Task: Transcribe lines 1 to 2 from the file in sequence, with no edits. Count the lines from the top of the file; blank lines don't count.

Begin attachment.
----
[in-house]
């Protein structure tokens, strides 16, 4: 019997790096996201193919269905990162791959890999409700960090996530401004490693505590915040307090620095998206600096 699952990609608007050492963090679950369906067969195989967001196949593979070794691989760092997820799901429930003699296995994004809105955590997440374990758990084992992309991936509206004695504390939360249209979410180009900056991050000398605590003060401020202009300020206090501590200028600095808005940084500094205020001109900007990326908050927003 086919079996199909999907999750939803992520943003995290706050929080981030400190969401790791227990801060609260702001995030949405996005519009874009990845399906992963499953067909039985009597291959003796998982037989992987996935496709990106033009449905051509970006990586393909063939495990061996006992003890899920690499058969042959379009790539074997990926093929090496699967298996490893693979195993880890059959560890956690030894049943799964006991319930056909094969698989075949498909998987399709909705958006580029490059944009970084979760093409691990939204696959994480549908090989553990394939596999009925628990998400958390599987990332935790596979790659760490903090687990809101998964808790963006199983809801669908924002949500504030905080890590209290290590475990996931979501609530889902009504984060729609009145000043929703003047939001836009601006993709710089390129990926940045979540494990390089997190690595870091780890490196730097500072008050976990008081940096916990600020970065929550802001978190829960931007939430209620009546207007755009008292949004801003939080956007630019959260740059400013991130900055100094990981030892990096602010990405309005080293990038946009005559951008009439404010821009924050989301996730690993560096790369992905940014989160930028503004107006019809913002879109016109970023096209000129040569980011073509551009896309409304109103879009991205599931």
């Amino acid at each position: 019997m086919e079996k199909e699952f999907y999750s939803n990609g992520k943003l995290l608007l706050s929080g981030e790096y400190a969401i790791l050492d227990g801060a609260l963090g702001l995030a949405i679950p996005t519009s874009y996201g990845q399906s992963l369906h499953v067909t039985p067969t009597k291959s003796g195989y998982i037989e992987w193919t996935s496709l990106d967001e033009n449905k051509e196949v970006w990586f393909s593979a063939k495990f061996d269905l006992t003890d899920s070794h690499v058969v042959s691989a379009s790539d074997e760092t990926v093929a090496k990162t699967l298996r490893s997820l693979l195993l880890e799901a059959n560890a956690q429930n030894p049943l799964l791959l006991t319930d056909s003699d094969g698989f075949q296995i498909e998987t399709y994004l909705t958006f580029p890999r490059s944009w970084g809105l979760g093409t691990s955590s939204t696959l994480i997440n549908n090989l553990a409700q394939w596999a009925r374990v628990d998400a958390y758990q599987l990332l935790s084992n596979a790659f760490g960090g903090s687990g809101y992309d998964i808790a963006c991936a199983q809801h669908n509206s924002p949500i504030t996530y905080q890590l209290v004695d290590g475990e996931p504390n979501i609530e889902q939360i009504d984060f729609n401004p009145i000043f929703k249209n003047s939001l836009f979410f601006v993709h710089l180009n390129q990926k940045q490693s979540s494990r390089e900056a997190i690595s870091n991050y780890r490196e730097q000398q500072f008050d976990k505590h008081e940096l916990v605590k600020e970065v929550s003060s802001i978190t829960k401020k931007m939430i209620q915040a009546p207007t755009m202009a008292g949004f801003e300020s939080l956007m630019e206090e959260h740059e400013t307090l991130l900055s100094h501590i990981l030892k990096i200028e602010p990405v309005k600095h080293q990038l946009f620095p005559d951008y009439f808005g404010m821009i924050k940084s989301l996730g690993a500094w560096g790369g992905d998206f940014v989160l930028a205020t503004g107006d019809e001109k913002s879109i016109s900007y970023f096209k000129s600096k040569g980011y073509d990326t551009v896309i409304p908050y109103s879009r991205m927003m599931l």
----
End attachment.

[in-house]
């Protein structure tokens, strides 16, 4: 019997790096996201193919269905990162791959890999409700960090996530401004490693505590915040307090620095998206600096 699952990609608007050492963090679950369906067969195989967001196949593979070794691989760092997820799901429930003699296995994004809105955590997440374990758990084992992309991936509206004695504390939360249209979410180009900056991050000398605590003060401020202009300020206090501590200028600095808005940084500094205020001109900007990326908050927003 086919079996199909999907999750939803992520943003995290706050929080981030400190969401790791227990801060609260702001995030949405996005519009874009990845399906992963499953067909039985009597291959003796998982037989992987996935496709990106033009449905051509970006990586393909063939495990061996006992003890899920690499058969042959379009790539074997990926093929090496699967298996490893693979195993880890059959560890956690030894049943799964006991319930056909094969698989075949498909998987399709909705958006580029490059944009970084979760093409691990939204696959994480549908090989553990394939596999009925628990998400958390599987990332935790596979790659760490903090687990809101998964808790963006199983809801669908924002949500504030905080890590209290290590475990996931979501609530889902009504984060729609009145000043929703003047939001836009601006993709710089390129990926940045979540494990390089997190690595870091780890490196730097500072008050976990008081940096916990600020970065929550802001978190829960931007939430209620009546207007755009008292949004801003939080956007630019959260740059400013991130900055100094990981030892990096602010990405309005080293990038946009005559951008009439404010821009924050989301996730690993560096790369992905940014989160930028503004107006019809913002879109016109970023096209000129040569980011073509551009896309409304109103879009991205599931």